Foraging strategies were highly specialised and focused on molluscs by the peak of the mangrove development [25(p 228)]. Shell tools and scrapers appear in the site assemblages. This coincides with an observed decrease in lithic production in the area during this period [17(pp 250–1), 25(p 225)]. Imported mollusc species have been observed among the assemblages at Ngarradj Warde Djobkeng, Nawamoyn, and Malangangerr. These species are all of coastal marine origin and therefore transported or traded to this site over significant distances (between 50–300 km) [25(p 225)].

This period is also coincident with the appearance of bifacial points in many of the rockshelters in the region around 5–7 ka [68(p 98)]. It is unclear whether this occurrence is best timed with the Big Swamp or its subsequent decline but is likely to represent technology changes in the context of these major environmental changes [68(p 98)].

During the Big Swamp phase the amount of Pandanus spiralis, an important food plant, within Madjebebe dramatically decreased [69 Fig 2]. This decrease is associated with poor preservation of organics more generally within this part of the stratigraphy so it is impossible to determine whether this is a post burial taphonomic effect or reflects the relative unavailability of Pandanus in the region at this time due to widespread mangroves and/or salt flats.

Sinuous phase (4 to 2 ka). During the Sinuous phase as mangrove forests migrated seaward away from the escarpment region there is a reciprocal reduction in mollusc resource exploitation observed in middens in this area. The decline in shell foraging does not occur simultaneously or at the same rate at all sites along the East Alligator River [1,15,16(p 102), 17(pp 75,110–45), 20,21,23(p 108), 24-26(pp 29–36,64–6)]. The rate of decline appears to be controlled by the sedimentation rates of the estuarine channels close to each site [25].

This phase shows a peak of the new lithic technology production through many of the sites in the region including Nawanmoyn, Madjedbebe and Ngarradj Warde Djobkeng. This change in technology supports the argument that these tools are a risk management strategy in the context of the highly variable environments and associated resources of this time [16,17,68].

There is evidence of site abandonment or long occupation hiatus at many of the sandstone rockshelter sites in the areas around the upper reaches of the East Alligator River estuary [16(pp 90–1), 68(pp 96–7), 71]. This has been argued to represent a population shift towards the more open occupation sites closer to the coast following mangrove loss [25(p 212)]. This response may have been driven by the development of salt flats over areas where mangroves were receding [16(pp 90–1), 68(p 96),71(p 8)]. The timing of this site abandonment was synchronous with local mangrove decline. The timing of site abandonment/hiatus was different for each of the upper East Alligator River estuary sites with different abandonment times and rates observed for Madjedbebe and Ngarradj Warde Djobeng, likely reflecting mangrove decline patterns local to each site [25]. Reoccupation of the shelters local to the upstream sections of the East Alligator Estuary may not have occurred again until 1 ka [16(pp 90–1), 68(pp 96–7), 71]. Birriwulk’s sustained occupation first occurred during this time.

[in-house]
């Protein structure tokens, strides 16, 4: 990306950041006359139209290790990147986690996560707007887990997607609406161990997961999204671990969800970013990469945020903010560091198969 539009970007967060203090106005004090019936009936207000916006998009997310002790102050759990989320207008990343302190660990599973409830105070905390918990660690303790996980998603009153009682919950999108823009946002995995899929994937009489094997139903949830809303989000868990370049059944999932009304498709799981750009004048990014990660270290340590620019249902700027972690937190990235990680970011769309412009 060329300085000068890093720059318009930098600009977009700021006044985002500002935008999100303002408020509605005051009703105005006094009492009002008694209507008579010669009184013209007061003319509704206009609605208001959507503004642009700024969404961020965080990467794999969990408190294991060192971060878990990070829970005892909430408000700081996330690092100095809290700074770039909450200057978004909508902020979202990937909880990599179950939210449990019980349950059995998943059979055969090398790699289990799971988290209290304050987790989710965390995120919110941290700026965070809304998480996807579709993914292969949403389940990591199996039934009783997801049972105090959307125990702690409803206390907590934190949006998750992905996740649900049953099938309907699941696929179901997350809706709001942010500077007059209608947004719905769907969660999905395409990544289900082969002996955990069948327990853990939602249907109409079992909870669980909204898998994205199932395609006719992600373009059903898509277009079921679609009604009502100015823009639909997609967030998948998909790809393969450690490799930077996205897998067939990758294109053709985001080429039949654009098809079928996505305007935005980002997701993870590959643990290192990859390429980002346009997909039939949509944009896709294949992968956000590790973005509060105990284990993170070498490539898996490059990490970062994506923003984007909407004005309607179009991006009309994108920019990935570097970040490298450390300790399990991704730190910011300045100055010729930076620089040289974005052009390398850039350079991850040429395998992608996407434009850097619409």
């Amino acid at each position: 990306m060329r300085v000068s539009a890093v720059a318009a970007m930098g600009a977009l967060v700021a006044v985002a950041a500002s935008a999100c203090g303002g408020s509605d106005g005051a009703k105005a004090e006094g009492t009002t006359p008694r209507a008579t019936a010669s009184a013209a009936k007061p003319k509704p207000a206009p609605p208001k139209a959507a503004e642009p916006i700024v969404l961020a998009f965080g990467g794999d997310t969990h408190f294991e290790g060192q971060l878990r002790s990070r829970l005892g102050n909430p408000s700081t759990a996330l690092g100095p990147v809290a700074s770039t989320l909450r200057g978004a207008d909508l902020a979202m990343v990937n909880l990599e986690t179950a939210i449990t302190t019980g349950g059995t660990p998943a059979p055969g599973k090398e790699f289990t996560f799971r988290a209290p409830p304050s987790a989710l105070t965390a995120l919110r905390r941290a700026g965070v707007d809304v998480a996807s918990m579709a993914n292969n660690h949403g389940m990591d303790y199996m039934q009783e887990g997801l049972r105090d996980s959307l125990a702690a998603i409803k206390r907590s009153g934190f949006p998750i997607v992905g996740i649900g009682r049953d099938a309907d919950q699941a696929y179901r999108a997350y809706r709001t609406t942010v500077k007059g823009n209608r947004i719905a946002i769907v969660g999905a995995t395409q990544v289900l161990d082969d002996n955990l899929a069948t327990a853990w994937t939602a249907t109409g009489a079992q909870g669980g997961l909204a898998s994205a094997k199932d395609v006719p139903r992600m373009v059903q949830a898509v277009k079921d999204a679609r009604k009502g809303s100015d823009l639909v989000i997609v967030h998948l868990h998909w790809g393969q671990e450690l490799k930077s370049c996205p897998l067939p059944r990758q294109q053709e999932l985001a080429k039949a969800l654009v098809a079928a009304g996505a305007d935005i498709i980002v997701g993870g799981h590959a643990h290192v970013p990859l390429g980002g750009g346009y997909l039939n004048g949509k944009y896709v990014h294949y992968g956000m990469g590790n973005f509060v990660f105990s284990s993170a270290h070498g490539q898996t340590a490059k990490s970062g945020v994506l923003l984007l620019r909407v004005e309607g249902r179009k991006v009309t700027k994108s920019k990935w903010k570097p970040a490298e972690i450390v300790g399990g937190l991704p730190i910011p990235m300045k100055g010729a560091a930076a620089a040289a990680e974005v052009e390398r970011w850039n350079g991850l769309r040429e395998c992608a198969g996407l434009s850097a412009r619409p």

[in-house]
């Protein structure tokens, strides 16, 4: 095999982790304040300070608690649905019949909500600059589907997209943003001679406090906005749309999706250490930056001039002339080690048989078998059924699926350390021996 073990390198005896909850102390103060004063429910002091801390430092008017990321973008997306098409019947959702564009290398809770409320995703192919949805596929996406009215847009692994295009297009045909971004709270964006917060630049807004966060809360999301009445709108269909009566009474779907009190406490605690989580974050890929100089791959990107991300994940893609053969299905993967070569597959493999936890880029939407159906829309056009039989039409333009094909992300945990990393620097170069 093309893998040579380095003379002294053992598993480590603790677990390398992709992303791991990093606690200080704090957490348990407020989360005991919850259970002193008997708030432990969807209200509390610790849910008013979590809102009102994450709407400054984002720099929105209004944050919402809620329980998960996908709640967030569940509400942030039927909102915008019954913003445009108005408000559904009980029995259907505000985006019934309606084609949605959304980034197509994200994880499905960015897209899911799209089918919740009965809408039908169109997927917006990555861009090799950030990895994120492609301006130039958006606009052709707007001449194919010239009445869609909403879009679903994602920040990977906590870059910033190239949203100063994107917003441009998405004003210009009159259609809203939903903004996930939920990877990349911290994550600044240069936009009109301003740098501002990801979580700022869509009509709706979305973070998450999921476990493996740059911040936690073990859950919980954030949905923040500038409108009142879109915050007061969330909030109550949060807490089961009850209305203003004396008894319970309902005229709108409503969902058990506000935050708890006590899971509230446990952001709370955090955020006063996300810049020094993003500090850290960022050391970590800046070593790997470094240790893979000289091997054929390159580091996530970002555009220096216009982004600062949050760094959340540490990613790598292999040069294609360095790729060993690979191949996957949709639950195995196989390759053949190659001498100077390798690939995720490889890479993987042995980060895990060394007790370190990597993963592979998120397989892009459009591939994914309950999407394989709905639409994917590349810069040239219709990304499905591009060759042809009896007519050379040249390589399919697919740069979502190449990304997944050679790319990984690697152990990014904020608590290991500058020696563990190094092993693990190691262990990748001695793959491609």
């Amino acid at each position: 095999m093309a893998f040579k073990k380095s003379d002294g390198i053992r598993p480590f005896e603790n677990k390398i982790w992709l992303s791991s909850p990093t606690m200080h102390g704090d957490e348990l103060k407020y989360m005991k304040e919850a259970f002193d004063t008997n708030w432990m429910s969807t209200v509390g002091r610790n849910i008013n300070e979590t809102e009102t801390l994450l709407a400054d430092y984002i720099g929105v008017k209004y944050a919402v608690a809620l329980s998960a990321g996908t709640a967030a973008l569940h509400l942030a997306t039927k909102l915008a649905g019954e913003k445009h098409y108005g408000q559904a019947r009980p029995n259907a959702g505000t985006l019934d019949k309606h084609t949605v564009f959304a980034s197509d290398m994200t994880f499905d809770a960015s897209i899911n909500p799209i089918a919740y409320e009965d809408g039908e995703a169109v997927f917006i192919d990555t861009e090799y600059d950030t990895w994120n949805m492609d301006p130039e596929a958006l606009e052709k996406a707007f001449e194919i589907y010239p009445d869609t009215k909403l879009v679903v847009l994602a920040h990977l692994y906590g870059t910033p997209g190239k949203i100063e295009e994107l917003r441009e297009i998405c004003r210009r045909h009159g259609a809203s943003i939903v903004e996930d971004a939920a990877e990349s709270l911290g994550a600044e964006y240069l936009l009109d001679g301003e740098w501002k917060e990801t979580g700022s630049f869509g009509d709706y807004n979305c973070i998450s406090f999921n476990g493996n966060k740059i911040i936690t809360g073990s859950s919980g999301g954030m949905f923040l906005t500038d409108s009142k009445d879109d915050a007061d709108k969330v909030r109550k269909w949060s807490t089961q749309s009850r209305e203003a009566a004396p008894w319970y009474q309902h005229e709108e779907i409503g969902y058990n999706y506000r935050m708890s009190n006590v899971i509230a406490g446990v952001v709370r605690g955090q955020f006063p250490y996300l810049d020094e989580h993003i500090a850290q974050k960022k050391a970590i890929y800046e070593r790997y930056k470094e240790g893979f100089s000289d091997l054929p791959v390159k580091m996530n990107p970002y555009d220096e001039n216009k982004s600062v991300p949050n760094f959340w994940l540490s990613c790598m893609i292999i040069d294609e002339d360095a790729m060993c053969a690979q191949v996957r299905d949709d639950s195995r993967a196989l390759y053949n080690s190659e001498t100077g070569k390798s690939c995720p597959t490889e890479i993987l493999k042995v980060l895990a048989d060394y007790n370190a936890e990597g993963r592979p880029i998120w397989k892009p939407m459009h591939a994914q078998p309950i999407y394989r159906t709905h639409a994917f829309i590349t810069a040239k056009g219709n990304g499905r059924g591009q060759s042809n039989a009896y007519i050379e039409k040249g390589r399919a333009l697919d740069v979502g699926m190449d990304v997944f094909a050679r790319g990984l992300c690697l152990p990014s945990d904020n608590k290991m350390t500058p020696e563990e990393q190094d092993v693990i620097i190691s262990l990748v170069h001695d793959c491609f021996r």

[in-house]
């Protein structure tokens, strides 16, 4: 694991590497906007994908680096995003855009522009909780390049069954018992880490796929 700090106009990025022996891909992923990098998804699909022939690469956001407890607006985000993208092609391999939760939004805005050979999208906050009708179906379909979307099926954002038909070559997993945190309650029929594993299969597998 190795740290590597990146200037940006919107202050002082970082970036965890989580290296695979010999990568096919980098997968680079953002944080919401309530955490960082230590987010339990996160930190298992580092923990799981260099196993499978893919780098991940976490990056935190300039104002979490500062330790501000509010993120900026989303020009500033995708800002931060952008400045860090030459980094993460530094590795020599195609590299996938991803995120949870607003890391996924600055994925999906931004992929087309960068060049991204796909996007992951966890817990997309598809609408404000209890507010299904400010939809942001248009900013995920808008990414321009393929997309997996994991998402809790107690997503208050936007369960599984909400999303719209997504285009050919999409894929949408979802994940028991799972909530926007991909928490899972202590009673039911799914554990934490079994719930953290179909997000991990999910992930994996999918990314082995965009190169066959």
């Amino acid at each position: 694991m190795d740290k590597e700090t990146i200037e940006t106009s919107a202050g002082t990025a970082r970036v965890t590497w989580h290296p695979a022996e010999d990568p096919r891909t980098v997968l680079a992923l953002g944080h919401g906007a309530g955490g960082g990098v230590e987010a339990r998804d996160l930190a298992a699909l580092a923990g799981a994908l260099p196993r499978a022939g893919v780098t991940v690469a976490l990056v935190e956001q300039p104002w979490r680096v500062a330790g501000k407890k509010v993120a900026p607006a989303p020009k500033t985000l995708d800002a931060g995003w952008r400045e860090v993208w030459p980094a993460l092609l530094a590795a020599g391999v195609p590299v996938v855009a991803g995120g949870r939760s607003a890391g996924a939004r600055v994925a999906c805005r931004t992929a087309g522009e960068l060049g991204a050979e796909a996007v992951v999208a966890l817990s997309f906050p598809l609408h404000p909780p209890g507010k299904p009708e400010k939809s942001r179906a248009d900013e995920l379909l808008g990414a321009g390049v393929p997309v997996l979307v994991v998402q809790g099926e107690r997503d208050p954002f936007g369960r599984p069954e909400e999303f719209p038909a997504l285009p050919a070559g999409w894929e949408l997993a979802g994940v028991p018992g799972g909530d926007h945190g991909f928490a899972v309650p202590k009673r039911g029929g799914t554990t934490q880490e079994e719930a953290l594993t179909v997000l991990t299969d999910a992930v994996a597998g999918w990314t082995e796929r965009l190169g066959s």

Cuspate phase (2 ka to present). The Cuspate phase represents the most recent landscape usage, being the exploitation and occupation of the freshwater floodplains, which replaced the mangroves. A number of sites have evidence suggesting an increase in occupation during this time [13,22,24]. Ingaanjalwurr and MN005 also show evidence of occupation beginning during this phase. At MN05, which is located directly adjacent to Red Lily Lagoon, Wesley et al. [13(p 36)] reached sandstone bedrock at a depth of 95 cm with basal sediments dating to 795–950 Cal BP. This shows an accumulation of 1 m of sandy sediment over around 1000 years [13(p 36)]. MN05 demonstrates a focus on freshwater species within the faunal remains with catfish (Arius leptaspis), Barramundi (Lates calcarifer), freshwater turtle, and freshwater bivalve (Mytilus sp.) within the excavated assemblage [13]. Biriwulk showed the same focus on freshwater resources with the presences of catfish and freshwater turtle within excavation layers dated between 750 and 50 BP.

Analysis of grinding stones dating to ~690 cal BP from Madjebebe demonstrates that starch from Cochlospermum fraseri was being processed at the site [70]. This species is usually found in open eucalypt woodland.

Rock art.

There are a great number of painted rock surfaces throughout the East Alligator River area. The rock art has significant variation in the styles and depicts a diversity of subject matter [2]. Rock art chronologies for Arnhem Land have been developed largely from the superimposition of relative sequences of motifs (younger paintings superimposed over the top of older paintings) [2]. Direct dating has confirmed that some anthropomorphic styles are Pleistocene and others emerged in the Pleistocene-Holocene transition [12]. The overall rock art chronology, however, is aligned with the broader environmental changes within the landscape. This is evident through changes in subject matter such as large naturalistic macropods to the appearance of estuarine animal species such as fish and crocodiles [2]. A proliferation of freshwater species such as fish and birds occur in the most recent styles of this region, and this reflects the most recent phases of environmental change with the extensive freshwater floodplains of the contemporary landscape [2].